Together with the Jabra Elite Active 65t, the ARIA are among the first wireless headphones that feature Bluetooth 5.0 technology. In comparison to older Bluetooth technology, the chipset used in the ARIA should improve connection reliability, the maximum distance between the headphones and paired devices, as well as data security.
During my tests with the first (defective) unit I had received, I noticed the connection dropping out several times while streaming music. With the second unit, I didn’t experience any significant connectivity issues, so far.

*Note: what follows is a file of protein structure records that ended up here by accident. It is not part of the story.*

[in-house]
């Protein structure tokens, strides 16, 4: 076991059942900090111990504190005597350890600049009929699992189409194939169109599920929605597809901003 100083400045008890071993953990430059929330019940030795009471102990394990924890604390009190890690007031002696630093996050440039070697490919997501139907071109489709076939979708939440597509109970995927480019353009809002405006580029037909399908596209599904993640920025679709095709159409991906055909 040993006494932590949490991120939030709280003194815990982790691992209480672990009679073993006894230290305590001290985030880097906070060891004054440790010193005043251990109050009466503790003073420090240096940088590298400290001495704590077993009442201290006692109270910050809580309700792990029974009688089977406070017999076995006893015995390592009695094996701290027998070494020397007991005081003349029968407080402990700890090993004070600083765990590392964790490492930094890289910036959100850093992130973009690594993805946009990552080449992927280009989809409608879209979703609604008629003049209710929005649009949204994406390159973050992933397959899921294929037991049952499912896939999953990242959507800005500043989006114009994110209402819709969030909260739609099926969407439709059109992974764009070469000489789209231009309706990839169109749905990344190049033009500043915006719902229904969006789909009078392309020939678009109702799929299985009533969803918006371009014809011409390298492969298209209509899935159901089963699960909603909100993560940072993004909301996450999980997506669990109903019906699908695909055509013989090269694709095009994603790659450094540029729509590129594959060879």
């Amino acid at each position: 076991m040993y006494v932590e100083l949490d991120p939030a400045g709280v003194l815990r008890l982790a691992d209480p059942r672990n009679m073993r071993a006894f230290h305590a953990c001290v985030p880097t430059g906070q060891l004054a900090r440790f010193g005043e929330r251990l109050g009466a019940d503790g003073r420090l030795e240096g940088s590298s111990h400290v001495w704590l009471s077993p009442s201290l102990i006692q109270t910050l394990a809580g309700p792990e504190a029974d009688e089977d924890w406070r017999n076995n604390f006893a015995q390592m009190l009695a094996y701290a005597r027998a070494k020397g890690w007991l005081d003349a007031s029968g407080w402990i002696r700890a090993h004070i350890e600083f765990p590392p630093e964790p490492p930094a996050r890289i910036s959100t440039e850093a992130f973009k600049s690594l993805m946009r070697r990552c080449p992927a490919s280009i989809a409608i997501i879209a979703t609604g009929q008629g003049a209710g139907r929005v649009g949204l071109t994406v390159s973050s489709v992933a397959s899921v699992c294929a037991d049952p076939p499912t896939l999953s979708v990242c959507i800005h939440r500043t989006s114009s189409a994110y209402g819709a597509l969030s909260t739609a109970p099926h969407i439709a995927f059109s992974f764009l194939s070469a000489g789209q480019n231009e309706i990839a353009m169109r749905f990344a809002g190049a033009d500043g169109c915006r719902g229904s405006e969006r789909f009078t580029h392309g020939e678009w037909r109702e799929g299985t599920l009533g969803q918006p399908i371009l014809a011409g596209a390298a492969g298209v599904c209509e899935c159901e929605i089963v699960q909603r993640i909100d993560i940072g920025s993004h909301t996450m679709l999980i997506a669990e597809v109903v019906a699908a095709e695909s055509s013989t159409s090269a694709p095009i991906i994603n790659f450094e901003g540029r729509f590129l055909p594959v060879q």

By using the latest wireless technology, xFyro managed to significantly reduce the audio lag that’s common with devices that use older technology.
One of the benefits of that technology is that the playback controls on my Apple Watch are as responsive as they are with my Apple AirPods. So far, all other wireless headphones I have tested experienced a definite lag when changing the volume, for example.
As far as water resistance is concerned, xFyro decided to stick with the same IP67 rating the company already used for its previous model, the xFyro xS2.
IP67 means that the headphones are protected against dust (6) and water if you submerge them for less than 30 minutes at a depth of less than 1 meter (7). You should probably not take them into the shower because are not 100% waterproof and they may not withstand water jets.